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Sunday, January 30, 2005
An Interesting Juxtaposition
By Dr. Steven Taylor @ 2:29 pm

For whatever reason, John Kerry is the other big story today, mostly because he was the main guest on MTP, causing a great deal of blogospheric reactions. This strikes me as an interesting juxtaposition to the Iraqi election story.

There is also an interesting story from Bloomberg in which George Soros criticized the Kerry candidacy: Soros Says Kerry’s Failings Undermined Campaign Against Bush

Billionaire investor George Soros, the biggest financial contributor to the failed effort to defeat President George W. Bush in November’s election, said Democratic challenger John Kerry was a flawed candidate.

Soros, chairman of Soros Fund Management LLC, spent $26 million in last year’s campaign that he said was undermined by the candidate he supported.

“Kerry did not, actually, offer a credible and coherent alternative,'’ Soros, 74, said yesterday in an interview at the World Economic Forum in Davos, Switzerland. “That had a lot to do with Bush being re-elected.'’

Indeed.

Update: Stephen Bainbridge has some apt comments on Soros.

(Note: all quotes below from today’s MTP).

I was struck by his response to today’s news out of Iraq, as it struck me as disingenuous:

MR. RUSSERT: Election day, Iraq. Condoleezza Rice, the new secretary of State, has just told the United States and the world, “It has gone better than expected.” What is your sense?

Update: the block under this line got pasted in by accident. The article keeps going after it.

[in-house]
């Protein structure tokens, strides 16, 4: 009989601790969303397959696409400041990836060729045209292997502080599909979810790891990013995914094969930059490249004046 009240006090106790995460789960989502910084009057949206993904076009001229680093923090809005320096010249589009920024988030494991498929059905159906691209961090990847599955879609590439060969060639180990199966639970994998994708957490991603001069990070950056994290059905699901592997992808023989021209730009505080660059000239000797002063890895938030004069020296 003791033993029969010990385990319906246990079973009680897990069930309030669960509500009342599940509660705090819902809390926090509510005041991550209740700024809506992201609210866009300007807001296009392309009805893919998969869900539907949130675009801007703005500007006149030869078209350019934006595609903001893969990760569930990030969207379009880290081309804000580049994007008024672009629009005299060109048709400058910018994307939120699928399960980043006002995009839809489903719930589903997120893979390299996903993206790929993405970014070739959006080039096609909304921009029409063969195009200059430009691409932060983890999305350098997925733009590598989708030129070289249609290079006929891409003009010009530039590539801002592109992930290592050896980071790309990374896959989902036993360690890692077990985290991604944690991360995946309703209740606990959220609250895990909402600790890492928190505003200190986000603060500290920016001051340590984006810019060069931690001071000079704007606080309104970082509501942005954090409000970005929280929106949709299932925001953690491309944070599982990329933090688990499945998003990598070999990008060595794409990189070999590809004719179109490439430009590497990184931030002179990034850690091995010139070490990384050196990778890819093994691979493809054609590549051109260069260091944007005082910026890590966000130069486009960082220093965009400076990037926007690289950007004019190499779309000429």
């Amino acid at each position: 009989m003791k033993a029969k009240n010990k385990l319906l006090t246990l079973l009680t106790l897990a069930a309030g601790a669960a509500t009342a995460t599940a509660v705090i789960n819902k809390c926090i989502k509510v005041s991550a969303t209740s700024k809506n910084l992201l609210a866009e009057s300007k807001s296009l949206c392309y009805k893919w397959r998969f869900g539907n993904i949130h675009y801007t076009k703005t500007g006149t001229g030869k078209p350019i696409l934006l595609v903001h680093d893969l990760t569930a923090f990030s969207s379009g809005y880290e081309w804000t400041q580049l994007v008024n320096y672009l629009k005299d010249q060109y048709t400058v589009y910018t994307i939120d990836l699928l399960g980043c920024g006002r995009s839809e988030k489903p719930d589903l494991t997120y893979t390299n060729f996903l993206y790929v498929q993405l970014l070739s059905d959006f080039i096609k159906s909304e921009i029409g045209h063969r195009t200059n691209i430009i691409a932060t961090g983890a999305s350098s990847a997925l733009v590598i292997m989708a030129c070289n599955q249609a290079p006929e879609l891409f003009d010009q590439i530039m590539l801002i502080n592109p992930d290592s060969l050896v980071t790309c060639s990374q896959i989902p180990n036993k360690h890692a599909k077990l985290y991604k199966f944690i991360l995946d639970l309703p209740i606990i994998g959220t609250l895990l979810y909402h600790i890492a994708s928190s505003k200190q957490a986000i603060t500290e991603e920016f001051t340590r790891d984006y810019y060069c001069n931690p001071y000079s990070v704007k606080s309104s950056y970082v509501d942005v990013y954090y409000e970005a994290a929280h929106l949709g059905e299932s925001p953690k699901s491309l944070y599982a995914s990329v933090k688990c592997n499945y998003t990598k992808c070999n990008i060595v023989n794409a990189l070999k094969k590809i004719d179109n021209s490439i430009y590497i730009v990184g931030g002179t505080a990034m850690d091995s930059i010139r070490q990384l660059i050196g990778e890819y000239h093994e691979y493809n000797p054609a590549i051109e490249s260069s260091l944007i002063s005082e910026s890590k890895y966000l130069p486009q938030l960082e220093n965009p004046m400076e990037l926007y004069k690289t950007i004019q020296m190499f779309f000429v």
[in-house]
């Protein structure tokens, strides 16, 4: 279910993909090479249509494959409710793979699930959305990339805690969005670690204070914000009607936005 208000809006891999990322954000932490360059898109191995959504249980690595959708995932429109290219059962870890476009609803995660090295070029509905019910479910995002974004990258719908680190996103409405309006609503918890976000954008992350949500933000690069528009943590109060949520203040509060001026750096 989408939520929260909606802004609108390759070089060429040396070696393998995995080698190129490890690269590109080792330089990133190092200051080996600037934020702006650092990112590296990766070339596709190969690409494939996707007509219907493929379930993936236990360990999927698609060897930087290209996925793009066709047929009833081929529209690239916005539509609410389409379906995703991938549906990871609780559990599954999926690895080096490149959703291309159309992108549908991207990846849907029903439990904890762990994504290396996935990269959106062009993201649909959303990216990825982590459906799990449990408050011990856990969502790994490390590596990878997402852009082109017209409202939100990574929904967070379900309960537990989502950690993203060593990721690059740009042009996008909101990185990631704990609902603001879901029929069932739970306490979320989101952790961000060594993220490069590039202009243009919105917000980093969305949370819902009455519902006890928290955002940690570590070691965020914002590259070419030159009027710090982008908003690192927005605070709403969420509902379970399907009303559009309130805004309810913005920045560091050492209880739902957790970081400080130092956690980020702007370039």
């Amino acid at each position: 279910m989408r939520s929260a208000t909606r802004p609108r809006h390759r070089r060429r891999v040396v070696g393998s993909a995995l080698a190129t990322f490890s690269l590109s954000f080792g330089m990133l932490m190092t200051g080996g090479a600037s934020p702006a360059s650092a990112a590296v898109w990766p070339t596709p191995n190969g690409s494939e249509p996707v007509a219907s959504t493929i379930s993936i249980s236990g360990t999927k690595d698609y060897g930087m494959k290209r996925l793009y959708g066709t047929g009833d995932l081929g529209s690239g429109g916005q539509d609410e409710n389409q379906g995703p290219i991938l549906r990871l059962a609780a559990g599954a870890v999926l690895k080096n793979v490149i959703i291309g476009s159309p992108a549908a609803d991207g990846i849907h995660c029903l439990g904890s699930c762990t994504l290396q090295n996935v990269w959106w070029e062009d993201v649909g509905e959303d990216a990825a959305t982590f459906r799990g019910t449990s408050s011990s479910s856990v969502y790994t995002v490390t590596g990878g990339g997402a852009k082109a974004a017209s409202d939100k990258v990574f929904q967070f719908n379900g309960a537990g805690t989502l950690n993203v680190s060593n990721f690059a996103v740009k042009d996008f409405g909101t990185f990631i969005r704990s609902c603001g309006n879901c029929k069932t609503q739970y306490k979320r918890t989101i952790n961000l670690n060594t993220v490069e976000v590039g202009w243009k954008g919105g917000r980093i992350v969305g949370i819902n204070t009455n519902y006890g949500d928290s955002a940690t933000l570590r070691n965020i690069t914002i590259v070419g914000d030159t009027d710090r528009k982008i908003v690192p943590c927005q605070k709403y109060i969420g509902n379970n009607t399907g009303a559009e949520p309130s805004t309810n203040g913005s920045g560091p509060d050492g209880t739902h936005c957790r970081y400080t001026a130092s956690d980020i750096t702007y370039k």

SEN. KERRY: I think it’s gone as expected.

That may well be the case, but I honestly find it very difficult to believe that he thought that turnout would be high and that violence would be low.

Generically, his capacity for being on both sides of an issue in a given response continues to amaze me. In regards to Senator Kennedy’s speech this week, Russert asked the following:

MR. RUSSERT: Specifically, do you agree with Senator Kennedy that 12,000 American troops should leave at once?

SEN. KERRY: No.

MR. RUSSERT: Do you believe there should be a specific timetable of withdrawal of American troops?

SEN. KERRY: No.

MR. RUSSERT: What would you do?

SEN. KERRY: I understand exactly what Senator Kennedy is saying, and I agree with Senator Kennedy’s perceptions of the problem and of how you deal with it. I would–in fact, last summer, if you’ll recall, I said specifically that if we did the things that I laid out–the training, the international community, the services and reconstruction, and the elections and protection–we could draw down troops and begin to withdraw them. I think what Senator Kennedy is saying–and here I do agree with him–is that it is vital for the United States to make it clear that we are not there with long-term goals and intentions of our presence in the region. I agree with Senator Kennedy that we have become the target and part of the problem today, if not the problem. Now, obviously, you’ve got to provide security and stability in order to be able to turn this over to the Iraqis and to be able to withdraw our troops, so I wouldn’t do a specific timetable, but I certainly agree with him in principle that the goal must be to withdraw American troops.